Persistent Organic Pollutants from 1st Jan (UK Brexit)

The UK has confirmed that it’s persistent organic pollutants (POPs) regulation system will continue in its current form after 1 January 2021.

The matter is presently addressed (for the EU27) by a 2019/1021 recast EU POPs Regulation that came into force in 2019. In the UK, this 2019 EU Regulation is retained as Retained EU Law, and a 2019 enacted Brexit EU Exit instrument makes the Retained EU document operate in the UK (see the Brexit Consolidated Law List in Subscribers systems).

The UK confirmation is here.

The UK notice confirms all existing obligation and protections will continue because the UK is a signatory to both the Stockholm Convention and the Convention on Long-Range Transboundary Air Pollution. These Conventions are UNECE Conventions. The UK did not leave the UNECE (UN Economic Commission for Europe).

There is no change to the UK competent authorities.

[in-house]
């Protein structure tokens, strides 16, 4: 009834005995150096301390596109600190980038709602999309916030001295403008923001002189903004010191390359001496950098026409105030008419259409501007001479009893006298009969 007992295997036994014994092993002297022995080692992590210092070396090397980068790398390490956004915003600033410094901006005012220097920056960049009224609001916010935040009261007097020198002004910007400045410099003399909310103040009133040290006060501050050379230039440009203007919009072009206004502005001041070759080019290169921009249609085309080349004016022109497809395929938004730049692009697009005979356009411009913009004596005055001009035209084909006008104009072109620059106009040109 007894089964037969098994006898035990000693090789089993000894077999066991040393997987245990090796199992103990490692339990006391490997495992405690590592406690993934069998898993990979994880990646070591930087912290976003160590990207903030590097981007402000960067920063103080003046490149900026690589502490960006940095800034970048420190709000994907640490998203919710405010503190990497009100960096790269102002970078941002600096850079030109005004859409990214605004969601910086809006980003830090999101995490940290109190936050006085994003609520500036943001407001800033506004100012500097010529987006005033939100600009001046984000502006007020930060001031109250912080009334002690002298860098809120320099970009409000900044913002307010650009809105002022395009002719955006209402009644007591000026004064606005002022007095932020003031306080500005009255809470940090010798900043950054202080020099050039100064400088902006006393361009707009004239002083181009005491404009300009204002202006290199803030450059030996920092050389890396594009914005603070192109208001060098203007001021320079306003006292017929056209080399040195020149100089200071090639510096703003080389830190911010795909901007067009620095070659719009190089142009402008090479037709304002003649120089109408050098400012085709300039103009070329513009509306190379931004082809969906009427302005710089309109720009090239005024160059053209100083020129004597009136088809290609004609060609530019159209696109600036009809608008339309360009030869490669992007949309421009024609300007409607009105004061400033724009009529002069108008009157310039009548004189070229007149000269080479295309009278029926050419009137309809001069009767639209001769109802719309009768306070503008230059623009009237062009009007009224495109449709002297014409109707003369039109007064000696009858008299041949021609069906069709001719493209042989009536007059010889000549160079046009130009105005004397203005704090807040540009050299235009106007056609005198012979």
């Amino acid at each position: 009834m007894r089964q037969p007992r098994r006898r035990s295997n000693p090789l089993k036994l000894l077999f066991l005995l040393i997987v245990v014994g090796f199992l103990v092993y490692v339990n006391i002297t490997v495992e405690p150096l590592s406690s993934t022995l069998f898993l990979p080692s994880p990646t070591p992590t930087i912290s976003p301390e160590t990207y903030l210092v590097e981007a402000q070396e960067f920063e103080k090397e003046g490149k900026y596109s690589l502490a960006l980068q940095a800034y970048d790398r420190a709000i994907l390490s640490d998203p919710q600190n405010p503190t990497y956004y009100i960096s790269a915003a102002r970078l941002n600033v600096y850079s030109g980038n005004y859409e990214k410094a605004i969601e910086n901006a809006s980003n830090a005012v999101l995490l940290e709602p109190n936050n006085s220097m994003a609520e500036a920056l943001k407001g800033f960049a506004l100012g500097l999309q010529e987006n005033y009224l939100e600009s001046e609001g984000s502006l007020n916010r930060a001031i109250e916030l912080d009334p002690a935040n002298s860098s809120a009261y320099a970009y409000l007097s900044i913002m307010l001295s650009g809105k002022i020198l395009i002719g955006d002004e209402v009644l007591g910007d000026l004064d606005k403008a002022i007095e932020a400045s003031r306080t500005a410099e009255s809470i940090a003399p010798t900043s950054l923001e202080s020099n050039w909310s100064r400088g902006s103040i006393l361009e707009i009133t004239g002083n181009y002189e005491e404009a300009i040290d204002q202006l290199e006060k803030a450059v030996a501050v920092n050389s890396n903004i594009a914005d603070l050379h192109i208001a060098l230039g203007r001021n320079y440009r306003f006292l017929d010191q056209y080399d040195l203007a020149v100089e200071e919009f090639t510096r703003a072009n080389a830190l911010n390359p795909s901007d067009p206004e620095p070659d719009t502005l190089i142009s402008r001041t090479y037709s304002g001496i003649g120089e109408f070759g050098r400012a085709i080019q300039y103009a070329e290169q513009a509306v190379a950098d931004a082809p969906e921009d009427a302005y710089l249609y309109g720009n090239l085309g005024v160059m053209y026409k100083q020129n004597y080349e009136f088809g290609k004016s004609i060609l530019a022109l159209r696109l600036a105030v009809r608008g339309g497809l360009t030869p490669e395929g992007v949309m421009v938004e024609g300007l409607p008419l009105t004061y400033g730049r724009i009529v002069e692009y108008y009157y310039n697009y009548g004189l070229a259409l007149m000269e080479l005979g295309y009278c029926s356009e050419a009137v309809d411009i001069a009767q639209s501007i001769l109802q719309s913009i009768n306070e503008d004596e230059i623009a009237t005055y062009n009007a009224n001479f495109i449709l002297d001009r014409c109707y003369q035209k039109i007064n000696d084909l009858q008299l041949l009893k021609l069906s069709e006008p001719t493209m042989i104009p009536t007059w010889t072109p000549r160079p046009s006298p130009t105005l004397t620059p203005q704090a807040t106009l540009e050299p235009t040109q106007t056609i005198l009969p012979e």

Future updates will reflect Stockholm Convention decisions and agreed scientific and technical progress, and not necessarily changes to the EU POPs Regulation if it diverges.

Accordingly, subscribers to Cardinal Environment EHS Legislation Registers and Checklists – UK systems – will have both conventions added, where POPs are included in their UK systems. This is in addition to the necessary Retained EU Law.

The list of restricted, banned and monitored substances, with the exemptions, set out in the annexes to the current EU POPs Regulation will be amended this year (2020) to reflect decisions made at the last Stockholm Convention conference.

The Environment Agency is accordingly addressing changes pertinent to Perfluorooctane sulfonate (PFOS). The EA document is here.

These changes can be expected in amendments to existing domestic law.

The UK notice confirms identification of potential new POPs substances, with the exception of pesticides, will be managed initially through the UK chemicals regulatory regime that will replace EU REACH (Registration, Evaluation, Authorisation and Restriction of Chemicals) in the UK.

The UK notice confirms if all the characteristics of a POP emerge from the evidence gathering, the UK will develop a dossier for the Stockholm Convention’s POP Review Committee to assess.

Now that the UK has left the EU, this UK POPs notice confirms further changes to UK regulation of POPs will result from the review processes set up under UNECE Conventions.

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